Times were not very brisk in Hull just then. At anyrate, we did not find them so. We had a “runner” at the Home, who was supposed to help us find a ship, but certainly did not. He was a very curious person to look at. He weighed eighteen stone and was a perfect giant of strength, with legs like columns and a neck about twenty inches round. I never found out what his nationality was. He looked like a Russian, but denied that he was one. It was said that he once fought six men in the lane and downed them all in sheer desperation. As a matter of fact, he was rather cowardly, I think, and easily put on, though if he had really got mad something would have had to give. We did not rely on him but looked for ships ourselves in a very casual way. Most of us pretended to look for them and loafed about the neighbouring slums. When sailormen are thrown on their own resources they are pretty helpless creatures. The man who is a lion on a topsail yard in a gale is too often like a wet cat in a backyard when he is ashore. I was lazy enough myself, but as it happened it was I who got something to do for Ginger, for the New Brunswicker and myself.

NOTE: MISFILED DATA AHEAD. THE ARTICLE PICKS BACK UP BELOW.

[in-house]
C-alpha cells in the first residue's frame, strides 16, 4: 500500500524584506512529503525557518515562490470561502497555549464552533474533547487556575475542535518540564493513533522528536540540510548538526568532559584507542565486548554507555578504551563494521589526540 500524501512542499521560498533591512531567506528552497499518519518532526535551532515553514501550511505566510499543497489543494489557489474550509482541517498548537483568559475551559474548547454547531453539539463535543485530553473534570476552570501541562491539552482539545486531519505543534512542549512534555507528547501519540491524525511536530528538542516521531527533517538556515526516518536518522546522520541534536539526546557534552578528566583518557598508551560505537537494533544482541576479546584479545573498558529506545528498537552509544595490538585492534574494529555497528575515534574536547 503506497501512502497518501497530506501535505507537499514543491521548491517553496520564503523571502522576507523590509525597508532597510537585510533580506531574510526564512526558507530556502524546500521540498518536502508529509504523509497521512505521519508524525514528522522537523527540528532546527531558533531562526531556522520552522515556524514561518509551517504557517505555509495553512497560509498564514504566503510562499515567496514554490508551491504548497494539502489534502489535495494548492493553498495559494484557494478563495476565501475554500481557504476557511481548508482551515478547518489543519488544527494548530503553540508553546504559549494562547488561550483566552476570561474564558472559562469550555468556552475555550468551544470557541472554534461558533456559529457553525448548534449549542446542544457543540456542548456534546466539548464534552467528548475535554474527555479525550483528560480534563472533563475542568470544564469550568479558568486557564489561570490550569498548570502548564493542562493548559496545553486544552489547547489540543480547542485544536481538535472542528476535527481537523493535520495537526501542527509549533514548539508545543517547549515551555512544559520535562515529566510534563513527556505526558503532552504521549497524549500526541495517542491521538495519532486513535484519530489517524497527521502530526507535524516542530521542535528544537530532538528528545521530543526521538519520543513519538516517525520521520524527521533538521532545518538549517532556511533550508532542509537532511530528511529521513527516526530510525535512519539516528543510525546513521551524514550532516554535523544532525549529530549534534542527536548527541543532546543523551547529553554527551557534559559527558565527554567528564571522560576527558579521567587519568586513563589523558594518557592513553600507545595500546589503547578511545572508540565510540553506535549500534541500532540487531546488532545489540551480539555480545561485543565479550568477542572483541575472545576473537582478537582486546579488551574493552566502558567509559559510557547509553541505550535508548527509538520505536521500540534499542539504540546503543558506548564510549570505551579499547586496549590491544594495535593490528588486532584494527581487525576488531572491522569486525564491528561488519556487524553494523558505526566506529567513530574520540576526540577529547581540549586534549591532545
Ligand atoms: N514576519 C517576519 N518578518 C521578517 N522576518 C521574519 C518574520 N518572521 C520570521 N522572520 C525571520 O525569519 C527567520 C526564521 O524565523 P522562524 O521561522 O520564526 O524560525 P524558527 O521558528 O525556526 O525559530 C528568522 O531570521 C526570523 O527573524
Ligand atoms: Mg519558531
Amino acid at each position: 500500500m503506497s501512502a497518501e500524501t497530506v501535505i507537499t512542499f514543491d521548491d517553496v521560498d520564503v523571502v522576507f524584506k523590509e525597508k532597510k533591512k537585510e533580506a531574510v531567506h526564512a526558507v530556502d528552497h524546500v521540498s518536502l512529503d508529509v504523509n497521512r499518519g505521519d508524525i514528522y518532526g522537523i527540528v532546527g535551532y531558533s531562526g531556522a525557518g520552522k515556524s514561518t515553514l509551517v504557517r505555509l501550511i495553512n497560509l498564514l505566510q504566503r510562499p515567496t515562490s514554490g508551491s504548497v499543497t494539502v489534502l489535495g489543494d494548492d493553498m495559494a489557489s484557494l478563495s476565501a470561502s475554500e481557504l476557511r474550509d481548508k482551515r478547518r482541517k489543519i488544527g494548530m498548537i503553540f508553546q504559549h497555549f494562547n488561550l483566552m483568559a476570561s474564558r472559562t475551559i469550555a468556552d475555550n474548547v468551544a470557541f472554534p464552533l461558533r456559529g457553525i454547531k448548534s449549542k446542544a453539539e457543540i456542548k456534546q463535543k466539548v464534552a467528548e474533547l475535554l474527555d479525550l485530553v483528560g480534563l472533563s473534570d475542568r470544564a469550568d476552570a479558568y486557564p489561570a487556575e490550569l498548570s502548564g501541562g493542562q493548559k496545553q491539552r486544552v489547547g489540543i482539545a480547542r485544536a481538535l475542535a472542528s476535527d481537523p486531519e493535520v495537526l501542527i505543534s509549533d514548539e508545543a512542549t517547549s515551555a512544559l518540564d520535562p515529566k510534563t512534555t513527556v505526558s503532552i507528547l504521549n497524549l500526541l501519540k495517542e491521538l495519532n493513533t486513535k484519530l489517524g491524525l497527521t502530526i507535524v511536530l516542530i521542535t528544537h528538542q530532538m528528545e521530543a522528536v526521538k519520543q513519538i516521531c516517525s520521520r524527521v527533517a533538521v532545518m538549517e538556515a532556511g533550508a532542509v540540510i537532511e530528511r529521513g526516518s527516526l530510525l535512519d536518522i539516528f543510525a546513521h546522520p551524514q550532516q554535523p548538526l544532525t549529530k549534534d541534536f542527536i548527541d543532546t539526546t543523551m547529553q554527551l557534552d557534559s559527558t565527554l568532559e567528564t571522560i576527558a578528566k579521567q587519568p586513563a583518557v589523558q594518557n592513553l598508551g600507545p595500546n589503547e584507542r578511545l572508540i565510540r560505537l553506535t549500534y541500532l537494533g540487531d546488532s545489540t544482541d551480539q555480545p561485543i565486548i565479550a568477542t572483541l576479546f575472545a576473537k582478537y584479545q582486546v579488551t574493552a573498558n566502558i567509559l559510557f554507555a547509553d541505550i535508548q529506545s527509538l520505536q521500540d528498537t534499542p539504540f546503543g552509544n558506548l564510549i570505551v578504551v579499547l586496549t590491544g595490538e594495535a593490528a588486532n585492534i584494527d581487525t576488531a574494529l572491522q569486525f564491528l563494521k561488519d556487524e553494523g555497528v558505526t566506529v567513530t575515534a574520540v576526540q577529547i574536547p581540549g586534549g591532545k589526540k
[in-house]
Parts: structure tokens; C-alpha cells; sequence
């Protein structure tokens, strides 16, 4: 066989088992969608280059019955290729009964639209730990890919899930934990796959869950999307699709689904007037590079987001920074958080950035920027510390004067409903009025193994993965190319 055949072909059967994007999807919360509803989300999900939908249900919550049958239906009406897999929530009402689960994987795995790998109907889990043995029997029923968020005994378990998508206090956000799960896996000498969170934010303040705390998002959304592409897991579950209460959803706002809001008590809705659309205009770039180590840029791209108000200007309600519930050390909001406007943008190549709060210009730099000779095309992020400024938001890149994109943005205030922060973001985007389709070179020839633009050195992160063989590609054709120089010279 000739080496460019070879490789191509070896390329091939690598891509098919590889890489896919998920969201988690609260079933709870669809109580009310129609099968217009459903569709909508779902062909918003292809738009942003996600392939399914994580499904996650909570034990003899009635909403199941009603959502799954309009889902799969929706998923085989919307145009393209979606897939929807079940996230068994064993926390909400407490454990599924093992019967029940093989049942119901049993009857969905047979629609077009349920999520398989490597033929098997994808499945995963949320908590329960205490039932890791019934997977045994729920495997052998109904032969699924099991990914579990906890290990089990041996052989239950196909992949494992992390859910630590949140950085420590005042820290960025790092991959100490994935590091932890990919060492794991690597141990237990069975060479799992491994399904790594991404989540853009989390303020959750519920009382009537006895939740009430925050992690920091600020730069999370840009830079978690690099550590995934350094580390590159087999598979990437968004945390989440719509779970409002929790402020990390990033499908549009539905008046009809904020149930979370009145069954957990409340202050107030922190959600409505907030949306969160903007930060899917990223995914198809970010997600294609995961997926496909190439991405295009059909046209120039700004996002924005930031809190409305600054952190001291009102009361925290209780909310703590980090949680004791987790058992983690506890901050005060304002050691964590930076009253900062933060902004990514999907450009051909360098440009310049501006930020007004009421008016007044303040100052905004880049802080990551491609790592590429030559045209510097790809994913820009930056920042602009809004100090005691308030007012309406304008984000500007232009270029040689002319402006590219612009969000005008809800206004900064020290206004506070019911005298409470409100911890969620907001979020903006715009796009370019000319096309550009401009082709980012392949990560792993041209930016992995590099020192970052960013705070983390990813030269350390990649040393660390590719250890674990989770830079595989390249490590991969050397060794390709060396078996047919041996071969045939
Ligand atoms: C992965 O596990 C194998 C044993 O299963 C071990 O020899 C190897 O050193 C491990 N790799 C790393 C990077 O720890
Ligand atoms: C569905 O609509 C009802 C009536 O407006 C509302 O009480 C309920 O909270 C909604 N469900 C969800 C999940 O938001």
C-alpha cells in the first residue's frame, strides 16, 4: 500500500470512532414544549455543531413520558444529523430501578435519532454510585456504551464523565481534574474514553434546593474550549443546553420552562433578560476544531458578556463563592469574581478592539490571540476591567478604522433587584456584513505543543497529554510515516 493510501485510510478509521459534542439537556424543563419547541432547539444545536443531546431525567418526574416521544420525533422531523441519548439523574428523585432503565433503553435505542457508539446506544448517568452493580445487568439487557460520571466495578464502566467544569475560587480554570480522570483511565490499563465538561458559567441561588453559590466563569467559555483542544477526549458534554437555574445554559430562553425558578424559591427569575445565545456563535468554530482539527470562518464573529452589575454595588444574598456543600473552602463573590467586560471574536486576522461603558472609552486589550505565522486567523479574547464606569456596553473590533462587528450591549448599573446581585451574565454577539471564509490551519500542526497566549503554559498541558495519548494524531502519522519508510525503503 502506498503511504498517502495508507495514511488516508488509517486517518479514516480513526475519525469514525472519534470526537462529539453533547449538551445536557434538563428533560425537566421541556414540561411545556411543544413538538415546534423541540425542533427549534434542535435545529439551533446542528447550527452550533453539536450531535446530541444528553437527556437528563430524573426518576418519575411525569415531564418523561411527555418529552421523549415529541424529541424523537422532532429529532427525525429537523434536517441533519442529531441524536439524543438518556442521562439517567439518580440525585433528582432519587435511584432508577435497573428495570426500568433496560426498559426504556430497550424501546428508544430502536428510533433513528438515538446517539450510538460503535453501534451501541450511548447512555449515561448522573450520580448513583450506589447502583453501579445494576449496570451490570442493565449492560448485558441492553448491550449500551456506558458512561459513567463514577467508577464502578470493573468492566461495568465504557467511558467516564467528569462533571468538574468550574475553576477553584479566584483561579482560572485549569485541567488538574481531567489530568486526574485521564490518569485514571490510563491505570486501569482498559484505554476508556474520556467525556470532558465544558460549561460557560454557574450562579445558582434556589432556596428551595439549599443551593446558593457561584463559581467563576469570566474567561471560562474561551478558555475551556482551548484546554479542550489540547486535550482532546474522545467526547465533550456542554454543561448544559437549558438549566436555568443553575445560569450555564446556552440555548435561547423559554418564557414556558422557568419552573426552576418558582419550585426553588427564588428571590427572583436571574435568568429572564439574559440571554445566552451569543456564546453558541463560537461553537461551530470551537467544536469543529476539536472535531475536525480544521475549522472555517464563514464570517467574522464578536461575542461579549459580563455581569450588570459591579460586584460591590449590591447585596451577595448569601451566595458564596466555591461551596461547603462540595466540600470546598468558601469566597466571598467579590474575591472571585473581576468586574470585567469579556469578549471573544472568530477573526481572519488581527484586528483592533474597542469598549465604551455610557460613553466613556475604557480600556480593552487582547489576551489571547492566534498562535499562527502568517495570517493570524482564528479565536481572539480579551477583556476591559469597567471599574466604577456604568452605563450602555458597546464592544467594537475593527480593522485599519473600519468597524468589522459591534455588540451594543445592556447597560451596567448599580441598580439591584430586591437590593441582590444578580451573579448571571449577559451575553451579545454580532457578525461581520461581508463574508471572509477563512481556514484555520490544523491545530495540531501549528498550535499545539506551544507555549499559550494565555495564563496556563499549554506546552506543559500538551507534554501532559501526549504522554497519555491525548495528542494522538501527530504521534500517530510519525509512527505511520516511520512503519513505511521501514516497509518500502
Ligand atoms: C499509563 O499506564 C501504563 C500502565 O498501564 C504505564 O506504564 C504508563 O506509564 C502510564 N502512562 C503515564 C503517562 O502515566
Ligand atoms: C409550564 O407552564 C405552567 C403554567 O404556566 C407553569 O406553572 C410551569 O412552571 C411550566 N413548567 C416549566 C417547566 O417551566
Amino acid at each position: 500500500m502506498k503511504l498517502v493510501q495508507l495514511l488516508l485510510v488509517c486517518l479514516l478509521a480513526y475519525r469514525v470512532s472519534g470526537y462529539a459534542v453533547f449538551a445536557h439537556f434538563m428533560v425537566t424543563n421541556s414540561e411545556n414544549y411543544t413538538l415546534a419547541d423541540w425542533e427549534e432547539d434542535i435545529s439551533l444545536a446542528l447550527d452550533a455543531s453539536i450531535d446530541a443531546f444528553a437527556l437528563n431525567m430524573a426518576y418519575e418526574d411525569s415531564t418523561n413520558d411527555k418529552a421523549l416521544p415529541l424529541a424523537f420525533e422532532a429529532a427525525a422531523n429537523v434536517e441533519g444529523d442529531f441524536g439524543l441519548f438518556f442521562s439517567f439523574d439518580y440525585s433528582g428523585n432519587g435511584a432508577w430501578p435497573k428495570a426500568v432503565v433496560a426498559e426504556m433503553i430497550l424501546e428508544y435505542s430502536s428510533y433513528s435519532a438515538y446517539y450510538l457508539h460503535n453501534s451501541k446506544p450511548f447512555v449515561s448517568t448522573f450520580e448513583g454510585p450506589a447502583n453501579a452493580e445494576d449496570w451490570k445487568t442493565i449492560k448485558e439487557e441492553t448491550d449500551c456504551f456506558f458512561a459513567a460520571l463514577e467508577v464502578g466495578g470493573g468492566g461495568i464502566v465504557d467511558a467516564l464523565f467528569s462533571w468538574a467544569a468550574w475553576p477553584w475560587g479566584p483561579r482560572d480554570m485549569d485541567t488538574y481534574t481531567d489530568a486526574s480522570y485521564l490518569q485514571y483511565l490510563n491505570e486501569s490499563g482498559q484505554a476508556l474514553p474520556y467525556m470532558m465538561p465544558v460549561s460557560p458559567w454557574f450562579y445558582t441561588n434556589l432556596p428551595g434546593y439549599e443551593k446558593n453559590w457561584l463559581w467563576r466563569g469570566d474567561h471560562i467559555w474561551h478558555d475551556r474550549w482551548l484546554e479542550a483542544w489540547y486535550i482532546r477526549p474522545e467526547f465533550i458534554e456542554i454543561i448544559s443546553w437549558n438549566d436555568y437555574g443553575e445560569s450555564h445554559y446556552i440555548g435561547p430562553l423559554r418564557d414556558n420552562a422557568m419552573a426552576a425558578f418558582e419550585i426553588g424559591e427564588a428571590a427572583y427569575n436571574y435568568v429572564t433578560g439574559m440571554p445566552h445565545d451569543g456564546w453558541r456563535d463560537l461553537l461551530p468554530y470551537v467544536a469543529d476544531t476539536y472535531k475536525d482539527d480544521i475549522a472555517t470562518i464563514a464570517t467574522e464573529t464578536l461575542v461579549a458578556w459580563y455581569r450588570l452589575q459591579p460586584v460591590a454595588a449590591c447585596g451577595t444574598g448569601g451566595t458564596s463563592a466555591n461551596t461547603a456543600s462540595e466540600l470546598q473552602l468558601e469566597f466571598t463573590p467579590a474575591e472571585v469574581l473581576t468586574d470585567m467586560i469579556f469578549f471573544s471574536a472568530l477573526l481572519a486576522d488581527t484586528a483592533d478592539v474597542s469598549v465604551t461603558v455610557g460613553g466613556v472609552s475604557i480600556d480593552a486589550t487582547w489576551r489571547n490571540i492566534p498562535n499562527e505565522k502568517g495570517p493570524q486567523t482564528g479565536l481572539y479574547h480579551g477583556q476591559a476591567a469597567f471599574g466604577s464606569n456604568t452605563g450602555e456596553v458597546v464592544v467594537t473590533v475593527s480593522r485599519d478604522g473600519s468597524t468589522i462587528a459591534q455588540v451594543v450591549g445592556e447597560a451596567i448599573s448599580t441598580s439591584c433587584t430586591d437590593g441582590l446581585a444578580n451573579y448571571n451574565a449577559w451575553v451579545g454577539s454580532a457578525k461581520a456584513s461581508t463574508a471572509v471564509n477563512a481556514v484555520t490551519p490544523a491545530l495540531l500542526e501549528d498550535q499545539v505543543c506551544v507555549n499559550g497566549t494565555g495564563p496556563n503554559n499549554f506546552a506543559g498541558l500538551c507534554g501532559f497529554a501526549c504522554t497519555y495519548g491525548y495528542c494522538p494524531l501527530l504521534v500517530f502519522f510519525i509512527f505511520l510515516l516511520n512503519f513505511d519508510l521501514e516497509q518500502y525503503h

I had not been living in the highly-desirable neighbourhood of Salthouse Lane for a week before I found myself without a stiver. The rest were in the same condition. Every three days or so I borrowed a penny from the boss and got a shave in order to keep up my spirits. Three days’ beard is almost as depressing as three days’ starvation, and the little shop at the corner, which renewed my self-respect for a penny, seemed to me a most admirable institution. As for drinks, we had none–we were sober sailors indeed. The sun might get over the fore-yard and go down over the cro’-jack but we never touched liquor. Nevertheless we had fights to relieve the monotony of the situation. The Nova Scotian and I took to being hostile. We disbelieved each other’s lies. So one day while we were in the smoking-room he said something which was not at all polite. I could not knock him down with a chair because the careful and provident boss had had them chained to the floor. So I hit him, and hit him rather hard, for what he had said out of pure devilry. He was sitting on the table and I knocked him off. His particular mate was the very thick-headed Englishman. He did his best for the Nova Scotian by holding me very tight while the blue-nose hammered me. This was awkward, to say nothing about the unfairness of it. I got away but presently found myself across a bench with my back in danger of being broken. More by good luck than management I broke loose and got the blue-nose across the bench, I am thankful to say I nearly broke his back. Then we waltzed round the room in the wildest way, till the wife of the boss and the servant girl flew in and broke up the party with the most amazing energy. I was the youngest and the most civilised, and the women naturally said it was the Nova Scotian’s fault. They said so in the most voluble manner, and the Nova Scotian did not like it. He said they took my part because I was not so ugly as he was, and said it wasn’t fair, especially as I had spoilt what little beauty he had. He further asserted that he would knock the stuffing out of me, and we were on hostile terms for twenty-four hours. Two days later he got a job as bo’sun in a barque and his mate shipped with him, and peace was assured for a time.